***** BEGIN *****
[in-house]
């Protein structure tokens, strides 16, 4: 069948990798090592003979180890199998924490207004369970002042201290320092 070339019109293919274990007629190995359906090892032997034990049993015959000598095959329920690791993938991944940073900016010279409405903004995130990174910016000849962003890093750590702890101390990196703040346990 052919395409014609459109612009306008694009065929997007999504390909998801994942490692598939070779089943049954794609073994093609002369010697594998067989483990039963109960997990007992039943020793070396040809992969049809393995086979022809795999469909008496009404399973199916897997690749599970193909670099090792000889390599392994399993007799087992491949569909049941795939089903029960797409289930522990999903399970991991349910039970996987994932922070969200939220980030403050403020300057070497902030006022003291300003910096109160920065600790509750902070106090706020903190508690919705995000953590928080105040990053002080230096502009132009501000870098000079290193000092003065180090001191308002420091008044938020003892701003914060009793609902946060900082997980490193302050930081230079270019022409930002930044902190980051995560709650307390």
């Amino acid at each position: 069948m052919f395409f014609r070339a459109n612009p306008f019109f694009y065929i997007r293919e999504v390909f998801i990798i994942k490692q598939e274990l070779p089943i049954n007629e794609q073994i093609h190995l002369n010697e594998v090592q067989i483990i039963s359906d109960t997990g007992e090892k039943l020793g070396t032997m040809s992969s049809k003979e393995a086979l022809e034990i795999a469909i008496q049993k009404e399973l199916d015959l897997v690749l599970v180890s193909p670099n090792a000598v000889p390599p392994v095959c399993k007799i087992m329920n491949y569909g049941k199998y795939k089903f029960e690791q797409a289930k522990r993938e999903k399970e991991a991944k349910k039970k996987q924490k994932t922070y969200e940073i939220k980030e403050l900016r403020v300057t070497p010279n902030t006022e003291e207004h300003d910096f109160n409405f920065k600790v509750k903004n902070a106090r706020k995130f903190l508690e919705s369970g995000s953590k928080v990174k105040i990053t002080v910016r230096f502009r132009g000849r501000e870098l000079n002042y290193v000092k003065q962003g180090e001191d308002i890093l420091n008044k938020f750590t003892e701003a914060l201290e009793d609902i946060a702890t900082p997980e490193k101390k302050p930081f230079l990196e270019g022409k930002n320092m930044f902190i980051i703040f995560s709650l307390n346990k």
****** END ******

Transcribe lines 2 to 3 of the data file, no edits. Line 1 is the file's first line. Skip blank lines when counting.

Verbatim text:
């Protein structure tokens, strides 16, 4: 069948990798090592003979180890199998924490207004369970002042201290320092 070339019109293919274990007629190995359906090892032997034990049993015959000598095959329920690791993938991944940073900016010279409405903004995130990174910016000849962003890093750590702890101390990196703040346990 052919395409014609459109612009306008694009065929997007999504390909998801994942490692598939070779089943049954794609073994093609002369010697594998067989483990039963109960997990007992039943020793070396040809992969049809393995086979022809795999469909008496009404399973199916897997690749599970193909670099090792000889390599392994399993007799087992491949569909049941795939089903029960797409289930522990999903399970991991349910039970996987994932922070969200939220980030403050403020300057070497902030006022003291300003910096109160920065600790509750902070106090706020903190508690919705995000953590928080105040990053002080230096502009132009501000870098000079290193000092003065180090001191308002420091008044938020003892701003914060009793609902946060900082997980490193302050930081230079270019022409930002930044902190980051995560709650307390």
């Amino acid at each position: 069948m052919f395409f014609r070339a459109n612009p306008f019109f694009y065929i997007r293919e999504v390909f998801i990798i994942k490692q598939e274990l070779p089943i049954n007629e794609q073994i093609h190995l002369n010697e594998v090592q067989i483990i039963s359906d109960t997990g007992e090892k039943l020793g070396t032997m040809s992969s049809k003979e393995a086979l022809e034990i795999a469909i008496q049993k009404e399973l199916d015959l897997v690749l599970v180890s193909p670099n090792a000598v000889p390599p392994v095959c399993k007799i087992m329920n491949y569909g049941k199998y795939k089903f029960e690791q797409a289930k522990r993938e999903k399970e991991a991944k349910k039970k996987q924490k994932t922070y969200e940073i939220k980030e403050l900016r403020v300057t070497p010279n902030t006022e003291e207004h300003d910096f109160n409405f920065k600790v509750k903004n902070a106090r706020k995130f903190l508690e919705s369970g995000s953590k928080v990174k105040i990053t002080v910016r230096f502009r132009g000849r501000e870098l000079n002042y290193v000092k003065q962003g180090e001191d308002i890093l420091n008044k938020f750590t003892e701003a914060l201290e009793d609902i946060a702890t900082p997980e490193k101390k302050p930081f230079l990196e270019g022409k930002n320092m930044f902190i980051i703040f995560s709650l307390n346990k």